Canungra rodeo and show a hit

A MAN who lived and breathed rodeos was honoured with a minute of silence at Canungra Rodeo.

The Canungra Showgrounds arena fell silent on Sunday, August 26, as rodeo-goers paid tribute to the late Terry Sharland, who died last year.

A song was dedicated to Mr Sharland and speeches were made about the man who spent more than 20 years as a Canungra Show Society member.

Marilyn Sharland said this year marked the first time her family and the society hosted Canungra Rodeo without her husband.

“It was a very emotional day for us (the family) and the people who knew Terry,” she said. “He would have been happy to see how this year turned out but we have to remember him and keep the tradition going.”

Ms Sharland said she was amazed at the respect guests showed during the minute of silence.

“Everyone was quiet and respectful during the tribute and there were even some tough cowboys who shed a few tears,” she said.

Ms Sharland said despite the hurdle, the rodeo went well with several talented bull riders in the arena.

Committee member Keer Moriarty said the rodeo saw a good number of entries, including bull riding, barrel racing and bareback riding.

”We had good numbers even though they were lower than what we would have had if it was held in July but overall, it was a great day,” she said.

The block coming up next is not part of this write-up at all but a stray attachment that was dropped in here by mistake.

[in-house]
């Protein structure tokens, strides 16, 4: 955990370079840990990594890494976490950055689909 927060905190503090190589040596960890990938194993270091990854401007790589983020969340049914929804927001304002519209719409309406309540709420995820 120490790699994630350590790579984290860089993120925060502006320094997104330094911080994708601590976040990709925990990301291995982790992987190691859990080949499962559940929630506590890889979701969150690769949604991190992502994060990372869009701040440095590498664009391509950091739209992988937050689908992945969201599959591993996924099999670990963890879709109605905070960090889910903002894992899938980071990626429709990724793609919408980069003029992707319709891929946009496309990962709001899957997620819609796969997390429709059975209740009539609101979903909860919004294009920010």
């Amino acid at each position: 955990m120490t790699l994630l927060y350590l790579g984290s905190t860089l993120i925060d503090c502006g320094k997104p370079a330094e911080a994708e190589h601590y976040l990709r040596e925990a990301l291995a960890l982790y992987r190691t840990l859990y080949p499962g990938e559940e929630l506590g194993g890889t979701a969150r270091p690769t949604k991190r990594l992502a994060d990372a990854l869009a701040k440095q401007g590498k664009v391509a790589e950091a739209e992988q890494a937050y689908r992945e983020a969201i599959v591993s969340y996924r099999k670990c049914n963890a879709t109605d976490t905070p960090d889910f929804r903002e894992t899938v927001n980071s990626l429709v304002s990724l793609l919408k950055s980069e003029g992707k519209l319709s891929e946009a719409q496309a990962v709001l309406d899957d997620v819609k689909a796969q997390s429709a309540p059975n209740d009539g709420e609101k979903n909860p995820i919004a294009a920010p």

Ms Moriarty said carnival rides and market stalls were left at the showgrounds for the rodeo to use.

“There was a good family feel to the day, which is something we haven’t had before,” she said.

Ms Moriarty said Canungra Show, held a day prior to the rodeo, also went well after attracting about 3000 people to the showgrounds on Saturday, August 26.

“Everything went smoothly, with more attractions than in the previous year and the pavilion exhibits were great,” she said.

She said organisers were pleased to have about 100 horses in the showjumping competition.

“Don Sullivan, who has been judging show jumping for years, said he had never seen that many horses in Canungra before,” she said.​

There were market stalls, art exhibits, rides and woodchopping and billycart competitions.